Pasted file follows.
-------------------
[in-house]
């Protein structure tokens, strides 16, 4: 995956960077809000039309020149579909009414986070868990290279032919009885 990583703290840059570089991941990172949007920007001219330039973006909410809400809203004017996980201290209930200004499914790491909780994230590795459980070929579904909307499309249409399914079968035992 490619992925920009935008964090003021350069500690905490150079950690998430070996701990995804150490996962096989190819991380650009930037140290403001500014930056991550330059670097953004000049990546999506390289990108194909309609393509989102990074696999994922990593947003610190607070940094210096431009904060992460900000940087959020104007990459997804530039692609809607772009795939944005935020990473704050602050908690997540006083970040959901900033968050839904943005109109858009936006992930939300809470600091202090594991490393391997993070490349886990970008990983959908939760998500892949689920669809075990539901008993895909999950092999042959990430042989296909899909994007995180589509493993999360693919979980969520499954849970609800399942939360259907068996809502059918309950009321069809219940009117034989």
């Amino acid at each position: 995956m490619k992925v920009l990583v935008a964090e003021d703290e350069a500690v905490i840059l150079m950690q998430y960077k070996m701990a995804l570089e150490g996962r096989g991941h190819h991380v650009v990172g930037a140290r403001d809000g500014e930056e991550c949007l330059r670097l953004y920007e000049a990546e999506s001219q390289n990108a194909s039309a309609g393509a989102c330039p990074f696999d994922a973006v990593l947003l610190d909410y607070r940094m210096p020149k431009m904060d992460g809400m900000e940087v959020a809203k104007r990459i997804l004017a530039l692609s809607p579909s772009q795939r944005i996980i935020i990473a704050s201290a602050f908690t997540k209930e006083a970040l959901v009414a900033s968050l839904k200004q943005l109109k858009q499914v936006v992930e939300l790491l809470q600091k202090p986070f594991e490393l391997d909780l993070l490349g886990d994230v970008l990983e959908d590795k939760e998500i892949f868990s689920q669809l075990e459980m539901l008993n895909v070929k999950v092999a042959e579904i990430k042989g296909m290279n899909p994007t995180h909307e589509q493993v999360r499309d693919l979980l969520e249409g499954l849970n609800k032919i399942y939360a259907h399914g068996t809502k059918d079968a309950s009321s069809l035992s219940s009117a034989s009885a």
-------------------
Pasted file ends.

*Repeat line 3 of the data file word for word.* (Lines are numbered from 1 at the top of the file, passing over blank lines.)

């Amino acid at each position: 995956m490619k992925v920009l990583v935008a964090e003021d703290e350069a500690v905490i840059l150079m950690q998430y960077k070996m701990a995804l570089e150490g996962r096989g991941h190819h991380v650009v990172g930037a140290r403001d809000g500014e930056e991550c949007l330059r670097l953004y920007e000049a990546e999506s001219q390289n990108a194909s039309a309609g393509a989102c330039p990074f696999d994922a973006v990593l947003l610190d909410y607070r940094m210096p020149k431009m904060d992460g809400m900000e940087v959020a809203k104007r990459i997804l004017a530039l692609s809607p579909s772009q795939r944005i996980i935020i990473a704050s201290a602050f908690t997540k209930e006083a970040l959901v009414a900033s968050l839904k200004q943005l109109k858009q499914v936006v992930e939300l790491l809470q600091k202090p986070f594991e490393l391997d909780l993070l490349g886990d994230v970008l990983e959908d590795k939760e998500i892949f868990s689920q669809l075990e459980m539901l008993n895909v070929k999950v092999a042959e579904i990430k042989g296909m290279n899909p994007t995180h909307e589509q493993v999360r499309d693919l979980l969520e249409g499954l849970n609800k032919i399942y939360a259907h399914g068996t809502k059918d079968a309950s009321s069809l035992s219940s009117a034989s009885a």